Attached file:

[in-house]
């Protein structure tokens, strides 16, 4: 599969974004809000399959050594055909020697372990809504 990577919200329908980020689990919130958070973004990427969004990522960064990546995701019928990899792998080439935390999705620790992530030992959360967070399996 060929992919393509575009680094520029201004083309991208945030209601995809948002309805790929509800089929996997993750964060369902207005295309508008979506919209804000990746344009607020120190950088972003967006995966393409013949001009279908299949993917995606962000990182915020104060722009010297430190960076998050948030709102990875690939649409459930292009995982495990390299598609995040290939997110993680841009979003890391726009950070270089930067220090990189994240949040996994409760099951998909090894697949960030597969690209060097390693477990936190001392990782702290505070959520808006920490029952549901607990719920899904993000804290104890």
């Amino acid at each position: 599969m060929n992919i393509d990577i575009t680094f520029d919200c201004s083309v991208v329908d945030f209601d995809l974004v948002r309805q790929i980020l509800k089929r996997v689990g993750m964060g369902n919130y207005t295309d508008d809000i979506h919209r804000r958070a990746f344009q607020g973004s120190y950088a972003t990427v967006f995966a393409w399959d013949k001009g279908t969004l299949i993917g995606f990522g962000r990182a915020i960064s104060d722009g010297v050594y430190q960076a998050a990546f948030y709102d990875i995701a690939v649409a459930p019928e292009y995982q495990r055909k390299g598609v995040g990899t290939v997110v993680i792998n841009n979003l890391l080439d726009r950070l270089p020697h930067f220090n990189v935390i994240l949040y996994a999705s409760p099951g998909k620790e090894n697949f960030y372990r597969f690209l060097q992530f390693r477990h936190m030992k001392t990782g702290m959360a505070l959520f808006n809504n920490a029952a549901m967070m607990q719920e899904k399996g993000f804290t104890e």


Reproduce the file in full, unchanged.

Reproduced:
[in-house]
């Protein structure tokens, strides 16, 4: 599969974004809000399959050594055909020697372990809504 990577919200329908980020689990919130958070973004990427969004990522960064990546995701019928990899792998080439935390999705620790992530030992959360967070399996 060929992919393509575009680094520029201004083309991208945030209601995809948002309805790929509800089929996997993750964060369902207005295309508008979506919209804000990746344009607020120190950088972003967006995966393409013949001009279908299949993917995606962000990182915020104060722009010297430190960076998050948030709102990875690939649409459930292009995982495990390299598609995040290939997110993680841009979003890391726009950070270089930067220090990189994240949040996994409760099951998909090894697949960030597969690209060097390693477990936190001392990782702290505070959520808006920490029952549901607990719920899904993000804290104890």
């Amino acid at each position: 599969m060929n992919i393509d990577i575009t680094f520029d919200c201004s083309v991208v329908d945030f209601d995809l974004v948002r309805q790929i980020l509800k089929r996997v689990g993750m964060g369902n919130y207005t295309d508008d809000i979506h919209r804000r958070a990746f344009q607020g973004s120190y950088a972003t990427v967006f995966a393409w399959d013949k001009g279908t969004l299949i993917g995606f990522g962000r990182a915020i960064s104060d722009g010297v050594y430190q960076a998050a990546f948030y709102d990875i995701a690939v649409a459930p019928e292009y995982q495990r055909k390299g598609v995040g990899t290939v997110v993680i792998n841009n979003l890391l080439d726009r950070l270089p020697h930067f220090n990189v935390i994240l949040y996994a999705s409760p099951g998909k620790e090894n697949f960030y372990r597969f690209l060097q992530f390693r477990h936190m030992k001392t990782g702290m959360a505070l959520f808006n809504n920490a029952a549901m967070m607990q719920e899904k399996g993000f804290t104890e």